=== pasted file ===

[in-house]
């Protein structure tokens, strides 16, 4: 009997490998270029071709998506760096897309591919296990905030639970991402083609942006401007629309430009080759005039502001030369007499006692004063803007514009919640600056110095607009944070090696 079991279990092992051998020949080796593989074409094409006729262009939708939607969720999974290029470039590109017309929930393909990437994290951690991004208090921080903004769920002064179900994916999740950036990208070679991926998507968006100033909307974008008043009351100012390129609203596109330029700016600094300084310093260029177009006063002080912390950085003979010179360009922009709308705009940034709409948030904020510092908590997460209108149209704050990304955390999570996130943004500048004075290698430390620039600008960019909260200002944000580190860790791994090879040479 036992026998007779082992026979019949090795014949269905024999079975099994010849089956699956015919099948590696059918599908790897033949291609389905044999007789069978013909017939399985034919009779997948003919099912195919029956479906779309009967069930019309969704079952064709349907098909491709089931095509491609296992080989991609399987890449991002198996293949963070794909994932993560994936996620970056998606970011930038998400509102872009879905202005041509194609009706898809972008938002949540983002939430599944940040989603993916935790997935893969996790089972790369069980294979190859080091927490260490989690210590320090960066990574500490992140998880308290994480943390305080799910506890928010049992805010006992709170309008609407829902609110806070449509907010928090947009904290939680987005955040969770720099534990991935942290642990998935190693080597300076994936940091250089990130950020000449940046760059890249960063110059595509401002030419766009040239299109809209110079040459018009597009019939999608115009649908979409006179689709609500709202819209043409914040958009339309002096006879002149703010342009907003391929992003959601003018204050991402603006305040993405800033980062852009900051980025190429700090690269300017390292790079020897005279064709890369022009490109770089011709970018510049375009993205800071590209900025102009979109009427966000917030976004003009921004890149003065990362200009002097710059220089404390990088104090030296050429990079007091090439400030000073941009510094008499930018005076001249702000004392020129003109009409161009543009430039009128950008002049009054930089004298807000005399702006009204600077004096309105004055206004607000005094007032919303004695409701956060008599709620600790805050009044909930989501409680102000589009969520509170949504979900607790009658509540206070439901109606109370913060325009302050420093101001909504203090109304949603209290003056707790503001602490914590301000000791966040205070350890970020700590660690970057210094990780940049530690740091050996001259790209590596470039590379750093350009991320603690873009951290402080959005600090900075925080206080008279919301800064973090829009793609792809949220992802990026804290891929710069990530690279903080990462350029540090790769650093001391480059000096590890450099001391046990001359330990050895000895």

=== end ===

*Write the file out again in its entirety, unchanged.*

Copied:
[in-house]
């Protein structure tokens, strides 16, 4: 009997490998270029071709998506760096897309591919296990905030639970991402083609942006401007629309430009080759005039502001030369007499006692004063803007514009919640600056110095607009944070090696 079991279990092992051998020949080796593989074409094409006729262009939708939607969720999974290029470039590109017309929930393909990437994290951690991004208090921080903004769920002064179900994916999740950036990208070679991926998507968006100033909307974008008043009351100012390129609203596109330029700016600094300084310093260029177009006063002080912390950085003979010179360009922009709308705009940034709409948030904020510092908590997460209108149209704050990304955390999570996130943004500048004075290698430390620039600008960019909260200002944000580190860790791994090879040479 036992026998007779082992026979019949090795014949269905024999079975099994010849089956699956015919099948590696059918599908790897033949291609389905044999007789069978013909017939399985034919009779997948003919099912195919029956479906779309009967069930019309969704079952064709349907098909491709089931095509491609296992080989991609399987890449991002198996293949963070794909994932993560994936996620970056998606970011930038998400509102872009879905202005041509194609009706898809972008938002949540983002939430599944940040989603993916935790997935893969996790089972790369069980294979190859080091927490260490989690210590320090960066990574500490992140998880308290994480943390305080799910506890928010049992805010006992709170309008609407829902609110806070449509907010928090947009904290939680987005955040969770720099534990991935942290642990998935190693080597300076994936940091250089990130950020000449940046760059890249960063110059595509401002030419766009040239299109809209110079040459018009597009019939999608115009649908979409006179689709609500709202819209043409914040958009339309002096006879002149703010342009907003391929992003959601003018204050991402603006305040993405800033980062852009900051980025190429700090690269300017390292790079020897005279064709890369022009490109770089011709970018510049375009993205800071590209900025102009979109009427966000917030976004003009921004890149003065990362200009002097710059220089404390990088104090030296050429990079007091090439400030000073941009510094008499930018005076001249702000004392020129003109009409161009543009430039009128950008002049009054930089004298807000005399702006009204600077004096309105004055206004607000005094007032919303004695409701956060008599709620600790805050009044909930989501409680102000589009969520509170949504979900607790009658509540206070439901109606109370913060325009302050420093101001909504203090109304949603209290003056707790503001602490914590301000000791966040205070350890970020700590660690970057210094990780940049530690740091050996001259790209590596470039590379750093350009991320603690873009951290402080959005600090900075925080206080008279919301800064973090829009793609792809949220992802990026804290891929710069990530690279903080990462350029540090790769650093001391480059000096590890450099001391046990001359330990050895000895």